Independence: A Catalyst for Organizational Growth

By Nell Derick Debevoise

Teams can actively seek out opportunities to foster innovation through independent thought and action.

Independence is commonly perceived as a virtue for individuals, but what about on the organizational level? How does independence contribute to achieving our goals? As we celebrate the season of fireworks and cookouts, it’s worth exploring how independence factors into organizational leadership.

Independence can increase your organization’s IRR. Take this to mean the return on investments you make in any given area of your business, but also the elements of Innovation, Respect, and Resilience that independent organizations enjoy.

Defining Independence

When we refer to an independent organization, we are not focusing on its ownership structure but rather a more conceptual form of independence. An independent organization possesses the ability to collect and analyze data on its own, and make internal and external decisions that shape its destiny. While independent companies take competitors’ choices into account, they are not bound by them.

3 Benefits of Independence

1. Innovation: Independent thinking is essential for fostering innovation. When organizations rely on the same data and interpretations, they tend to make similar choices. In today’s competitive market, innovation is crucial for growth and survival. Therefore, it is imperative for leaders to nurture independent thought at all levels and across all functions within the organization.

To illustrate this point, consider the example of Leesa, a mattress company. Instead of slowing down production or delaying new product launches during the COVID-19 pandemic, Leesa took an independent approach. They developed a mattress specifically designed for respiratory patients in hospitals and expedited the design, testing, and go-to-market process. As a result, they not only provided a valuable resource for hospitals but also accelerated their future product launches, surpassing their innovation timeline for 2020.

2. Respect: Just as we admire individuals who stand up for their beliefs, customers are increasingly drawn to brands that share their values. Becoming a values-driven organization does not mean blindly following the crowd, as values differ among individuals. By taking an independent stance, organizations may lose customers whose values do not align but can gain market share and customer loyalty from those who appreciate their visible commitment to shared values.

Dick’s Sporting Goods provides a notable example of an organization demonstrating respect through independence. Following the 2012 Sandy Hook Elementary School shooting, Dick’s removed assault-style weapons from their shelves. However, after the Parkland school shooting in 2018, CEO Ed Stack recognized the need for further action. Despite estimating potential sales losses of around $250 million, Dick’s decided to stop selling the semi-automatic weapon used in Parkland and implemented a policy prohibiting firearms sales to customers under 21 years old. Although sales initially dipped, the strategic replacement of banned firearms ultimately led to revenue recovery and increased profitability.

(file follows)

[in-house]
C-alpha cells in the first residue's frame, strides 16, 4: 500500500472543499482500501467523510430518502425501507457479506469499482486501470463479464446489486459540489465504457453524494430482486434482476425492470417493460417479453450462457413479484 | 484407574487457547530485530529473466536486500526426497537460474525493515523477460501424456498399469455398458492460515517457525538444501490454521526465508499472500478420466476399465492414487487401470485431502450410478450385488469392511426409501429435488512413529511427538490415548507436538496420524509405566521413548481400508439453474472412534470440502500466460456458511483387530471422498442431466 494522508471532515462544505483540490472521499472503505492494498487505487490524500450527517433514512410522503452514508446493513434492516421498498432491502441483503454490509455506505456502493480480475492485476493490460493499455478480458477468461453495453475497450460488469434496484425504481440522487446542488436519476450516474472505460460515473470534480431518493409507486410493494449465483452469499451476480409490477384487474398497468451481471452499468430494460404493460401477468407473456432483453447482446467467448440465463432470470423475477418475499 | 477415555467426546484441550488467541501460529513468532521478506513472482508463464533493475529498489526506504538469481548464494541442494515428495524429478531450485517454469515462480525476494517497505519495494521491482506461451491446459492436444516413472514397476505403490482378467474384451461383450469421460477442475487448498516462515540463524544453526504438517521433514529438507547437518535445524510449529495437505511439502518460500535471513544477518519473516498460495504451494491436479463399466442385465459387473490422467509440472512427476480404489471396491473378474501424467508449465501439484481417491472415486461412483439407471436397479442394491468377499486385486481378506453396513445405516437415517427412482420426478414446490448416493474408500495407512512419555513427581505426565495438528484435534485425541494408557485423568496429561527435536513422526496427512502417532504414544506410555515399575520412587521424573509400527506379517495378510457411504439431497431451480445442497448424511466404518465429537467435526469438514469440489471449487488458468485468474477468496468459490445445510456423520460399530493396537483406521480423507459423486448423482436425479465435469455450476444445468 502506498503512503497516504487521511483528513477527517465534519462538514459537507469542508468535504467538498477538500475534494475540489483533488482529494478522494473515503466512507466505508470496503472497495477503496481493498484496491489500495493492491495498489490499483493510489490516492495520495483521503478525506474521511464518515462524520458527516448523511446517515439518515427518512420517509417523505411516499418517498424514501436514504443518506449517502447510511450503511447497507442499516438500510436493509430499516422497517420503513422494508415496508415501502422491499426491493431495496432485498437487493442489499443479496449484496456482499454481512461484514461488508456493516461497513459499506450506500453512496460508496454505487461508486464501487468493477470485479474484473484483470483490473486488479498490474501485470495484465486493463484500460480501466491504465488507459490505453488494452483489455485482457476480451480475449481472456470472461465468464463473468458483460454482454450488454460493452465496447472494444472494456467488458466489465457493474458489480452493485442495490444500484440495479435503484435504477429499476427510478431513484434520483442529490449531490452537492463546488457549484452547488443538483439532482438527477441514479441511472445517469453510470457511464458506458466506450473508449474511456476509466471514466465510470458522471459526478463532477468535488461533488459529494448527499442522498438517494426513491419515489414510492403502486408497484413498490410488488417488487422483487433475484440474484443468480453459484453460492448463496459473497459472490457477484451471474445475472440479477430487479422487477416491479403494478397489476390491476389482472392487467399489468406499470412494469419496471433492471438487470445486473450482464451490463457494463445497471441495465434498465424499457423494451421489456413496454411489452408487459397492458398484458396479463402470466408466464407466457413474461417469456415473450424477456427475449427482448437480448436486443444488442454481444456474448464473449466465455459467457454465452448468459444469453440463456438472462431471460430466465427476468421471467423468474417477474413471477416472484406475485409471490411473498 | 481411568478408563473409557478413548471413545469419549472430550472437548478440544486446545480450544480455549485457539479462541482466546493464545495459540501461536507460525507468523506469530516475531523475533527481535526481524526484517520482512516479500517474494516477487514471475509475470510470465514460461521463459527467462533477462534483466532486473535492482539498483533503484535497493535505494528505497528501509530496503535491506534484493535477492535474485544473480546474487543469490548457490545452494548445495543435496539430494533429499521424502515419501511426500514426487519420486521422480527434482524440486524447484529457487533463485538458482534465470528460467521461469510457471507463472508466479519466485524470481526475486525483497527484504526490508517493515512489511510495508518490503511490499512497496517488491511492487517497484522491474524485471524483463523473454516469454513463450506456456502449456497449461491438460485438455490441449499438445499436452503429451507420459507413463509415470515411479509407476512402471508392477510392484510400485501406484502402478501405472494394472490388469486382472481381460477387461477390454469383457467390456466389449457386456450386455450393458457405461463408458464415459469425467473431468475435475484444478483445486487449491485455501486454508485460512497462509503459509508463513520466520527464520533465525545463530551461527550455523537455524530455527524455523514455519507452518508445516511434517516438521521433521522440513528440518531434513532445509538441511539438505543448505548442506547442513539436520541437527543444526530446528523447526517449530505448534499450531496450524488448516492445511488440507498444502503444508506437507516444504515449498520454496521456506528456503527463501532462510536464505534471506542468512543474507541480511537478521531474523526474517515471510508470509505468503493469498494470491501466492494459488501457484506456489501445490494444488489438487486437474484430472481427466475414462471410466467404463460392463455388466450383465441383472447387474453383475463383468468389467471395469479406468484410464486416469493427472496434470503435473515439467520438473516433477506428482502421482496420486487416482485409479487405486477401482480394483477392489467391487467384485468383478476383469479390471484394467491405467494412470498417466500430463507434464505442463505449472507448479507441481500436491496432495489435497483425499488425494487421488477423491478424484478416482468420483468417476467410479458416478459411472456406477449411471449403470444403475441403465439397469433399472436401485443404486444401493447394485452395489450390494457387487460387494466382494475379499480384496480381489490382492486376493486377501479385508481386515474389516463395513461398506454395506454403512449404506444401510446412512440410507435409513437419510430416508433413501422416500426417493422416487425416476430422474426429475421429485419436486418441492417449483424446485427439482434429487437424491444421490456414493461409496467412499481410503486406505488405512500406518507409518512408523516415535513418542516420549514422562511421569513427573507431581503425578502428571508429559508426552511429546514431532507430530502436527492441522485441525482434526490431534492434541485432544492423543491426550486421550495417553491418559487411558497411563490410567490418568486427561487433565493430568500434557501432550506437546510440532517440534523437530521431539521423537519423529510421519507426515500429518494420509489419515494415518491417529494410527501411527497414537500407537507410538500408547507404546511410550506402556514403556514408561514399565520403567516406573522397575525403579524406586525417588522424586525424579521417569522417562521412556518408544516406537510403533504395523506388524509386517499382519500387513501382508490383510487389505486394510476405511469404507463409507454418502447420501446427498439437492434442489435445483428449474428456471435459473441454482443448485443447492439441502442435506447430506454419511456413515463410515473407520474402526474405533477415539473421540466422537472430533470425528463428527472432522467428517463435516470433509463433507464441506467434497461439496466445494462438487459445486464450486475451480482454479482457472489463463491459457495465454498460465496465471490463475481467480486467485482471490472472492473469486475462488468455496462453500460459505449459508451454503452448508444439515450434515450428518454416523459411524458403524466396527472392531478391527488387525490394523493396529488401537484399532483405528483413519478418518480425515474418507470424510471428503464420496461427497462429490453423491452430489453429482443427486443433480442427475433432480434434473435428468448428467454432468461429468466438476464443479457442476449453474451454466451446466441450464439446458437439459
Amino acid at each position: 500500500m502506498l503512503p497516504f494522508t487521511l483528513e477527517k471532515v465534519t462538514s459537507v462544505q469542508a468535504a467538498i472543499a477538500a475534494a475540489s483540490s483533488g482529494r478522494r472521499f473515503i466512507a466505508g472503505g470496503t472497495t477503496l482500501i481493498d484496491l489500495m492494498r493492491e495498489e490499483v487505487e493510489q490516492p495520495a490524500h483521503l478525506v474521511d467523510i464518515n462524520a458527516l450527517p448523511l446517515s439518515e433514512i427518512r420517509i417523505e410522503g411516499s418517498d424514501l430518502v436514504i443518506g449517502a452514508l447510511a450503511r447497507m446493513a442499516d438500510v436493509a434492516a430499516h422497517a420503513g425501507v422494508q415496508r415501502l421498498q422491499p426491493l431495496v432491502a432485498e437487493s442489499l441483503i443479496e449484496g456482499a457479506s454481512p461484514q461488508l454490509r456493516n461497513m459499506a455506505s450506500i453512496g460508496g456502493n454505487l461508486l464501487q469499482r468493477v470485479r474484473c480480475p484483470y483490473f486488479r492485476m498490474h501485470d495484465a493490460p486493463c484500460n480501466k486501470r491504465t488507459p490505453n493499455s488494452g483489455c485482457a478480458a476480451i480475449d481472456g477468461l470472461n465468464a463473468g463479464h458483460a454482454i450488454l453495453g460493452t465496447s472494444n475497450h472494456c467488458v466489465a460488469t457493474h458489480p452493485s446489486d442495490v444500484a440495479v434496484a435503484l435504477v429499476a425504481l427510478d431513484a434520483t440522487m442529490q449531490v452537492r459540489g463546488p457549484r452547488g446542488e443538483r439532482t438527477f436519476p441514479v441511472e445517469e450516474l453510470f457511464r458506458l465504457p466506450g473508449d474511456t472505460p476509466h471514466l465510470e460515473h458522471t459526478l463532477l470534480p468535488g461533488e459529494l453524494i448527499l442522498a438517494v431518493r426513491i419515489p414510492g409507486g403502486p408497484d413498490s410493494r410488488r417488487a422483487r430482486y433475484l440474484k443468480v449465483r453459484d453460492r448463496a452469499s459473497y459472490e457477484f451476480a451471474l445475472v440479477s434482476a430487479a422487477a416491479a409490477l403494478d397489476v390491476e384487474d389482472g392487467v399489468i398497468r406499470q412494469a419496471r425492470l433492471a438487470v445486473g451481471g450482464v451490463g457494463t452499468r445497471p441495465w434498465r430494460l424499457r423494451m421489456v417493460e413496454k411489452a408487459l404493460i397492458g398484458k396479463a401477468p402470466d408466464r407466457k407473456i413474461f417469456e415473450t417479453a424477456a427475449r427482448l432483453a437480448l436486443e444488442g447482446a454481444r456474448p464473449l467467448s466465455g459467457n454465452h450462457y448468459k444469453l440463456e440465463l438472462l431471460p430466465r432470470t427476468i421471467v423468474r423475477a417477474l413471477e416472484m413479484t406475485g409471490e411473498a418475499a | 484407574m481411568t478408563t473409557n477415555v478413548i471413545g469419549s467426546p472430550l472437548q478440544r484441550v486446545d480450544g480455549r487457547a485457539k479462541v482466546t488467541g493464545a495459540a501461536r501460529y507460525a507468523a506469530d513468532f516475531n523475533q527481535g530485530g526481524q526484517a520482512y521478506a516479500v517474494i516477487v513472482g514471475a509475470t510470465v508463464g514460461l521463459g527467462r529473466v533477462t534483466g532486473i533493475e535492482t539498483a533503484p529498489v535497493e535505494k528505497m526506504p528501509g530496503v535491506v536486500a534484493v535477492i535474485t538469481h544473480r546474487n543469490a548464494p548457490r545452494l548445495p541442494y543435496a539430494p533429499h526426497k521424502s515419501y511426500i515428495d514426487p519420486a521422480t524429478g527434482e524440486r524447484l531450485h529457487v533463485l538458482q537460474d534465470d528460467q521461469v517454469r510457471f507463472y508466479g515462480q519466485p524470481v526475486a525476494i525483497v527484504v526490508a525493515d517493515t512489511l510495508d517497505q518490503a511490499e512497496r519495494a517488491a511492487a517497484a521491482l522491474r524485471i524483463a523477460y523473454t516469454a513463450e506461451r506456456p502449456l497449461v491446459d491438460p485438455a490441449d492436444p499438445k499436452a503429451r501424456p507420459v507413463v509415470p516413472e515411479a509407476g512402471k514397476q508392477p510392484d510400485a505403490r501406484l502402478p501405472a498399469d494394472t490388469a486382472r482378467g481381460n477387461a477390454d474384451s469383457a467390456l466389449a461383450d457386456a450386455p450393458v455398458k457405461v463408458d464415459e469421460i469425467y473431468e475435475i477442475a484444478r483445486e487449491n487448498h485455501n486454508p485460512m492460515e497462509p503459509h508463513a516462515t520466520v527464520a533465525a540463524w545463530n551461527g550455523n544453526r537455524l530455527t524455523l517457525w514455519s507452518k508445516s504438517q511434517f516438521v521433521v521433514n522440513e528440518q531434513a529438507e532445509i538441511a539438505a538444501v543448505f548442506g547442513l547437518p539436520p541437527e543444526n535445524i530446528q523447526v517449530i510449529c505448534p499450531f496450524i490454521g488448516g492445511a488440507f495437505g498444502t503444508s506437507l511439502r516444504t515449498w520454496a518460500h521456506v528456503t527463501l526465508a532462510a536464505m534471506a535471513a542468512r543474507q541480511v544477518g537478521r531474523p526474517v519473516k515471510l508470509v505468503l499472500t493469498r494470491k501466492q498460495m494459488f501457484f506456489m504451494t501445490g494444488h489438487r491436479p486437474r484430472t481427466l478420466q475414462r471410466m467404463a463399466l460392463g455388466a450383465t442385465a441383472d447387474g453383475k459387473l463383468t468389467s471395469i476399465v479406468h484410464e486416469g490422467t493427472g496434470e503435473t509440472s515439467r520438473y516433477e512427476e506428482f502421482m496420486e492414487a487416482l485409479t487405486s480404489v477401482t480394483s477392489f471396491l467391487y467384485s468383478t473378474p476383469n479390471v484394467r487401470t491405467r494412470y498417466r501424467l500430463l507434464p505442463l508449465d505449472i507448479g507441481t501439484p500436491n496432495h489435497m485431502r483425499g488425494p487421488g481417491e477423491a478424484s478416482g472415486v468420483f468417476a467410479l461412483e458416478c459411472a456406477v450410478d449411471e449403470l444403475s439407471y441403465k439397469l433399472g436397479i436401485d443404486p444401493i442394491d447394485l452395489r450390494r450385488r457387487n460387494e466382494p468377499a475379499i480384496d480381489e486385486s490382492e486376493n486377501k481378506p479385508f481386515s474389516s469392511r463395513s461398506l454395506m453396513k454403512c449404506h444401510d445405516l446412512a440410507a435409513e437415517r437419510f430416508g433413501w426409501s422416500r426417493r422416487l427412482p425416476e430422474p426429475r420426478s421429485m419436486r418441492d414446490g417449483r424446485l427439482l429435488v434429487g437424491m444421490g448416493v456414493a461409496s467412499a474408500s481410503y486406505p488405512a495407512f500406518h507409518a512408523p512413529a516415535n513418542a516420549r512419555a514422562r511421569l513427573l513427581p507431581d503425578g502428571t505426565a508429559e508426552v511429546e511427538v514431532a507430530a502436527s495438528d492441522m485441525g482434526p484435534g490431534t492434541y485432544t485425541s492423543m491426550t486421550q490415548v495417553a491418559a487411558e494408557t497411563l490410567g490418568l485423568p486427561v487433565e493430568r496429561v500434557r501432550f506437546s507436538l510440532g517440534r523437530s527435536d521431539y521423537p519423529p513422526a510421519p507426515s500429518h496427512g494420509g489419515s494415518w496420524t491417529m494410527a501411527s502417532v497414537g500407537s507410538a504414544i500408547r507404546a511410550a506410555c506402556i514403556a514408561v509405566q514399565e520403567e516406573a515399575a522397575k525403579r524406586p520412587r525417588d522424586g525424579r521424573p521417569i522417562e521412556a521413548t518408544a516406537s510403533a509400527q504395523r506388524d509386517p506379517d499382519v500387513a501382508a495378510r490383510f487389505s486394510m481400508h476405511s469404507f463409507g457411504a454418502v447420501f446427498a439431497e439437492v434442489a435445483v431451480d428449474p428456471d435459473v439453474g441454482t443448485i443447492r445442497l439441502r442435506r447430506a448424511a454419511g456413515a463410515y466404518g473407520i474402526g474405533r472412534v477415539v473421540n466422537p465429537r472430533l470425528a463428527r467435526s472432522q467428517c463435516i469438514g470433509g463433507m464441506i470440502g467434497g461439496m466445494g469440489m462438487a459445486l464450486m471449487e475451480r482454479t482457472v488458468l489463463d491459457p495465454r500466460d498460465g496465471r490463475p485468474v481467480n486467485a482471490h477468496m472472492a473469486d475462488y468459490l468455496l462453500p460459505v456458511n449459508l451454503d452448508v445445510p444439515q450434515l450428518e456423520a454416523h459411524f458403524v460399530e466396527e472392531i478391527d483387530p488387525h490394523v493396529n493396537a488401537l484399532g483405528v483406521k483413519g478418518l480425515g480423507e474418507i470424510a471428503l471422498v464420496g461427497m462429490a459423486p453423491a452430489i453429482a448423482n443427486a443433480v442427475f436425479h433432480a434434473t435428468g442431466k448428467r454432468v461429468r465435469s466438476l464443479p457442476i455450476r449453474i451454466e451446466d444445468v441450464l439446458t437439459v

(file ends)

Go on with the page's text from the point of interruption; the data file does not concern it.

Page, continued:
3. Resilience: The pace of change affecting organizations both internally and externally shows no signs of slowing down. Consequently, there is no definitive playbook for thriving in today’s dynamic landscape. In other words, there are no longer universally “right” decisions from a strategic standpoint. Leaders must think independently, guiding their teams to do the same, to navigate the continuous storms—both literal and metaphorical—that arise in our time.

Amazon serves as a prime example of an independent organization. From its early days as an online bookstore, Amazon’s independent thinking led it to diversify its offerings and vertically integrate its operations, ranging from production to delivery. This independence has contributed to their remarkable resilience, evident in significant stock price growth, expanded market presence (including human health, pet prescriptions, groceries, and more), and the ability to withstand internal employee discontent.

As we strive to cultivate independence within our organizations, it is essential to consider various strategies that can bolster this attribute. Embracing non-traditional data sources can provide fresh insights and perspectives, expanding the information pool for decision-making. Additionally, incorporating diverse viewpoints, either through current board members or by adding new ones, ensures a broader range of perspectives and promotes independent thinking.

One effective approach could be the formation of cross-functional IRR teams. Composed of individuals with diverse backgrounds and functional expertise, these teams can actively seek out opportunities to foster innovation, respect, and resilience through independent thought and action.

Ultimately, true independence lies in the ability to forge our own paths. By encouraging independent thinking at all levels, nurturing a culture that values innovation and respects differing viewpoints, and embracing the challenges and opportunities that come our way, organizations can unleash their full potential.

In this season of reflection and celebration, let us strive to ignite the spark of independence within our organizations, allowing it to illuminate our journey towards growth, adaptability, and success.